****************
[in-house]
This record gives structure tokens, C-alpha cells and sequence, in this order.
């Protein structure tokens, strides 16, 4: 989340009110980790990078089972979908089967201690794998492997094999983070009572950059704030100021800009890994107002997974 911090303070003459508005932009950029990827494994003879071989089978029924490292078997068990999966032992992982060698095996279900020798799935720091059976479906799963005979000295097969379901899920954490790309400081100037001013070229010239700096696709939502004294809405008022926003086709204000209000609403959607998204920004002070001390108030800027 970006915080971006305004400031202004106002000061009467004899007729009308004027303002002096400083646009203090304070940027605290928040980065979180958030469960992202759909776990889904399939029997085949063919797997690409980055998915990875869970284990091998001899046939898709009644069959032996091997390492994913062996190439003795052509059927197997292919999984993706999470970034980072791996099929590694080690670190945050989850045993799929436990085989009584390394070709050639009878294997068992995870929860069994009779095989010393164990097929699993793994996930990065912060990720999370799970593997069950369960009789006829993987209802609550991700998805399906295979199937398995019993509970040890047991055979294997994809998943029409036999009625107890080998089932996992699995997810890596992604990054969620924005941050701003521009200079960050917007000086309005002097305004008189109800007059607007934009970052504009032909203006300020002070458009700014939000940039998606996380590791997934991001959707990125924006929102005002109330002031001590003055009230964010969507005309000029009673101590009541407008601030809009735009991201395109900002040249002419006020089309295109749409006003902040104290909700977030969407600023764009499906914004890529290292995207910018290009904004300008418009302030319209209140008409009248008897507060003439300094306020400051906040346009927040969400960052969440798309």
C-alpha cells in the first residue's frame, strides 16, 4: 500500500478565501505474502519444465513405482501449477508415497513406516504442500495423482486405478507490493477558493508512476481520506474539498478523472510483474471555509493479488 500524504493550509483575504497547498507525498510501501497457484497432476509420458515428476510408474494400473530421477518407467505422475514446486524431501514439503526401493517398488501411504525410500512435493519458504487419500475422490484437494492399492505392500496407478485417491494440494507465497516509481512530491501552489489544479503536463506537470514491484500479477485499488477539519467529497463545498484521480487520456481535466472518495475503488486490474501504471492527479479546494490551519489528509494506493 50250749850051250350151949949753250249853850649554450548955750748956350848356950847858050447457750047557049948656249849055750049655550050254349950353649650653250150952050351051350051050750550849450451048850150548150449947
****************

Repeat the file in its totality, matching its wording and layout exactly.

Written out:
[in-house]
This record gives structure tokens, C-alpha cells and sequence, in this order.
């Protein structure tokens, strides 16, 4: 989340009110980790990078089972979908089967201690794998492997094999983070009572950059704030100021800009890994107002997974 911090303070003459508005932009950029990827494994003879071989089978029924490292078997068990999966032992992982060698095996279900020798799935720091059976479906799963005979000295097969379901899920954490790309400081100037001013070229010239700096696709939502004294809405008022926003086709204000209000609403959607998204920004002070001390108030800027 970006915080971006305004400031202004106002000061009467004899007729009308004027303002002096400083646009203090304070940027605290928040980065979180958030469960992202759909776990889904399939029997085949063919797997690409980055998915990875869970284990091998001899046939898709009644069959032996091997390492994913062996190439003795052509059927197997292919999984993706999470970034980072791996099929590694080690670190945050989850045993799929436990085989009584390394070709050639009878294997068992995870929860069994009779095989010393164990097929699993793994996930990065912060990720999370799970593997069950369960009789006829993987209802609550991700998805399906295979199937398995019993509970040890047991055979294997994809998943029409036999009625107890080998089932996992699995997810890596992604990054969620924005941050701003521009200079960050917007000086309005002097305004008189109800007059607007934009970052504009032909203006300020002070458009700014939000940039998606996380590791997934991001959707990125924006929102005002109330002031001590003055009230964010969507005309000029009673101590009541407008601030809009735009991201395109900002040249002419006020089309295109749409006003902040104290909700977030969407600023764009499906914004890529290292995207910018290009904004300008418009302030319209209140008409009248008897507060003439300094306020400051906040346009927040969400960052969440798309």
C-alpha cells in the first residue's frame, strides 16, 4: 500500500478565501505474502519444465513405482501449477508415497513406516504442500495423482486405478507490493477558493508512476481520506474539498478523472510483474471555509493479488 500524504493550509483575504497547498507525498510501501497457484497432476509420458515428476510408474494400473530421477518407467505422475514446486524431501514439503526401493517398488501411504525410500512435493519458504487419500475422490484437494492399492505392500496407478485417491494440494507465497516509481512530491501552489489544479503536463506537470514491484500479477485499488477539519467529497463545498484521480487520456481535466472518495475503488486490474501504471492527479479546494490551519489528509494506493 50250749850051250350151949949753250249853850649554450548955750748956350848356950847858050447457750047557049948656249849055750049655550050254349950353649650653250150952050351051350051050750550849450451048850150548150449947